The author of “Orange Is The New Black” had a blunt message for Congress on Tuesday: Her sentence was virtually pointless.
In a Senate Homeland Security Committee hearing Tuesday, Piper Kerman, whose memoir about her year in prison was adapted into a Netflix series, said that her sentence for a decade-old drug-trafficking crime did nothing to improve the community or prevent future crime.
“It’s hard, however, to believe that there was a lot of social benefit to the community drawn from my incarceration. It prevented no new crimes,” Kerman, the basis for the character Piper Chapman on “Orange is the New Black,” told the Senate panel.
“If any member of this committee had the opportunity to meet the hundreds of women that I did time with, you would probably walk away from getting to know those women with a deep feeling that their confinement in a prison cell was just a colossal waste, and not an appropriate way in intervening in the things that put them in the criminal justice system.”
Though Kerman said she saw the harmful effects of the drug trade on women, she suggested that she could’ve learned that lesson if she’d done community service with families impacted by drug addiction.
Kerman frequently speaks out about the treatment of women in federal prison, drawing from her own experiences as an inmate at a Connecticut prison where she served 13 months on drug-trafficking charges.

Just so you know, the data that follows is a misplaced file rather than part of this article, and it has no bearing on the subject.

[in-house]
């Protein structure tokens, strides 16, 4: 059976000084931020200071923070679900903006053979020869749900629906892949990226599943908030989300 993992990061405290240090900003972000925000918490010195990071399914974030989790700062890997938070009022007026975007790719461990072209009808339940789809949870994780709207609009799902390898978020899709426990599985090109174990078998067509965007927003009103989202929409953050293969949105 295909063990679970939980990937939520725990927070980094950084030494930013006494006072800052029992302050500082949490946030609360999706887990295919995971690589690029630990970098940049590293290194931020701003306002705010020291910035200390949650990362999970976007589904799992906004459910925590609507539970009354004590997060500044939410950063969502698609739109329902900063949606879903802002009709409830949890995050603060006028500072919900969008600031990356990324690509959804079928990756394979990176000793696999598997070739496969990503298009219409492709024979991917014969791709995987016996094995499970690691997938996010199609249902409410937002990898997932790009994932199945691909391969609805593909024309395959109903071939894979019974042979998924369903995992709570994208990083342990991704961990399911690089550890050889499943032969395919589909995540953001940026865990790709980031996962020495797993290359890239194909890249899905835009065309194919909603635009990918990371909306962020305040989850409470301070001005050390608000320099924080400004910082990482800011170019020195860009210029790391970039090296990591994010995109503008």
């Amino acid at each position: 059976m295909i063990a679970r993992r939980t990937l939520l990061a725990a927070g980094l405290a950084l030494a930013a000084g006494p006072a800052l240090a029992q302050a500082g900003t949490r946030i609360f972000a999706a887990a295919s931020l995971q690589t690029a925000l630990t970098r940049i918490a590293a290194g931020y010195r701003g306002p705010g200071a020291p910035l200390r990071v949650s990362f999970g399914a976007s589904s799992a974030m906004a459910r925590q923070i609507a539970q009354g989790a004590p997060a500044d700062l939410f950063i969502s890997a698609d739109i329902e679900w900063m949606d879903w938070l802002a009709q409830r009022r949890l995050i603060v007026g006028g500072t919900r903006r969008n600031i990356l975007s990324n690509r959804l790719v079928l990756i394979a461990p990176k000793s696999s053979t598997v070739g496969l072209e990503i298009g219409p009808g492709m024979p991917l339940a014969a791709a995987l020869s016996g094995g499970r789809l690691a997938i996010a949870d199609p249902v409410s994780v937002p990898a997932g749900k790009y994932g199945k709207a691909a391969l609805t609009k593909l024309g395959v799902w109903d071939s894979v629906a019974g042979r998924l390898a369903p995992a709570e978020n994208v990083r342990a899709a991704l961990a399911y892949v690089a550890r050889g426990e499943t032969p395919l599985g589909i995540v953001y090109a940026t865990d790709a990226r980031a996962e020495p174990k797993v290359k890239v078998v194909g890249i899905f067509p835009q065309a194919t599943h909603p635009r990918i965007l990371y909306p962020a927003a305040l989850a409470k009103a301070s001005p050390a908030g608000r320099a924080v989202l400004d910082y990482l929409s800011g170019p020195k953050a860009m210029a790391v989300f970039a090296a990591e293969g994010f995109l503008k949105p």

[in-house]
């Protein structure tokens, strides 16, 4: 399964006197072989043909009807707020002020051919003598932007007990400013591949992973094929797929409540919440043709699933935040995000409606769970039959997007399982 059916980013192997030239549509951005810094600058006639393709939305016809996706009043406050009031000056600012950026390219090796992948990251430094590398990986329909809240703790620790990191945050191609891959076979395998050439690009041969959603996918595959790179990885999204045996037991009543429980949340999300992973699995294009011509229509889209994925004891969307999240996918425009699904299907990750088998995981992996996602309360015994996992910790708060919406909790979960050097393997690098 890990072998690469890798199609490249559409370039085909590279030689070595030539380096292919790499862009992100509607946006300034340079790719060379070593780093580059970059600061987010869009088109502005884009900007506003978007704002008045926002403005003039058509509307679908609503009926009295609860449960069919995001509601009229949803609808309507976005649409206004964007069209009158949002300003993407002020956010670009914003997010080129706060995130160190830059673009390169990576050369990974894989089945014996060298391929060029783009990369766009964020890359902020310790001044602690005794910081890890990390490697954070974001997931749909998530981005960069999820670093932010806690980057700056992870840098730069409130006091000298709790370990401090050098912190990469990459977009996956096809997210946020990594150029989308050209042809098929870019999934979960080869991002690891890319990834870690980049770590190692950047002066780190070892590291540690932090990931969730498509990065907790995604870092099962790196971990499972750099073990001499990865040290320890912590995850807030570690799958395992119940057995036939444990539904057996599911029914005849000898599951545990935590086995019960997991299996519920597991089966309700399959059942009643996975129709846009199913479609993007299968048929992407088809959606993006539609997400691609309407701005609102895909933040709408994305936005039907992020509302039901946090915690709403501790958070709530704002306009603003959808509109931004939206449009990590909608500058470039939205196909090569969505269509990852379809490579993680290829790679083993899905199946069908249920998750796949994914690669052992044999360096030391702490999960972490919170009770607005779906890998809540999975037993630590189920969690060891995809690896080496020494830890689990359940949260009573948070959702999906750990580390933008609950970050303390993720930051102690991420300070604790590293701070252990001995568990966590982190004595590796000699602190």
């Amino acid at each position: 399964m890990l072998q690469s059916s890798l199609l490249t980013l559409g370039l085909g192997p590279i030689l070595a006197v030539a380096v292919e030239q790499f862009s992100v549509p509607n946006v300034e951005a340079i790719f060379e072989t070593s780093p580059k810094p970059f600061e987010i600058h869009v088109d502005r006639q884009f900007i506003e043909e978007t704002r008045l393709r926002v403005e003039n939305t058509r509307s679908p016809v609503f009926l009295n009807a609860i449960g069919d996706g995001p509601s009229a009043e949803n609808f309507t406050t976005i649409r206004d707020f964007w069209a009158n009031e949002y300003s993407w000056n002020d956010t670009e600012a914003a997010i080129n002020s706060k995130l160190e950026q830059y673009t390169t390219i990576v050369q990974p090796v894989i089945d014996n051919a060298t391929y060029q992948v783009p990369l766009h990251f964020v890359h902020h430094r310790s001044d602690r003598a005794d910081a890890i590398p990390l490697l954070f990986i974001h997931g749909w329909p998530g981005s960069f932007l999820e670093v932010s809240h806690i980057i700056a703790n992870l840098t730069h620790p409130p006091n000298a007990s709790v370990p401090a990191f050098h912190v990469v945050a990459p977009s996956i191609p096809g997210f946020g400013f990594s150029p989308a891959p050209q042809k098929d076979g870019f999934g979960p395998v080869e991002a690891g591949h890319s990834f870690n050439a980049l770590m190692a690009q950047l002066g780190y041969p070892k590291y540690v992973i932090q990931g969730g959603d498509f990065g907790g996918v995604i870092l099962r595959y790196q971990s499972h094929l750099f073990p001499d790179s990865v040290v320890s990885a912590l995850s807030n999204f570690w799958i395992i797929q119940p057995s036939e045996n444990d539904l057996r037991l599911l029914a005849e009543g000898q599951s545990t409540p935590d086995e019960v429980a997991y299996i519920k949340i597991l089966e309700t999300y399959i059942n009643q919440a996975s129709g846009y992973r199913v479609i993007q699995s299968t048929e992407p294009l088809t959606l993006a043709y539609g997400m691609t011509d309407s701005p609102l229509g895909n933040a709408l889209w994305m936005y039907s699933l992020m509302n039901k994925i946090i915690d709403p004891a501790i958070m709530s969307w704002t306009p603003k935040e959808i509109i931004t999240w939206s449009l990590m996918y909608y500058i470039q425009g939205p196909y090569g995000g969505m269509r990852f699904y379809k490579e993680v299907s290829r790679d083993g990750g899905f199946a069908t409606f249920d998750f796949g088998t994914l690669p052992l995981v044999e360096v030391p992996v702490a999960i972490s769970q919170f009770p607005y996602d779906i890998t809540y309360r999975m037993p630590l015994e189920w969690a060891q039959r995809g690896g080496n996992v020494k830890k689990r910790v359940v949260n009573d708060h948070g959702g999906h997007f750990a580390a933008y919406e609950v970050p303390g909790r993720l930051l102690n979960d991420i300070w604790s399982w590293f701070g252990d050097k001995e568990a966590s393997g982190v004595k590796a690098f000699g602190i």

This isn’t the first time that Kerman’s been called to testify before Congress about life in prison and the criminal justice system. In 2014, she spoke in front of the Senate Judiciary committee about the effects of solitary confinement on women in prison.
Criminal justice and sentencing reform are increasingly becoming issues with bipartisan support, as everyone from President Barack Obama to Sen. Rand Paul (R-Kentucky) to former House Speaker Newt Gingrich (R) has called for reform. As The Hill reported, several members of the House of Representatives indicated on Monday that they are likely to introduce a bipartisan bill to overhaul the criminal justice system.
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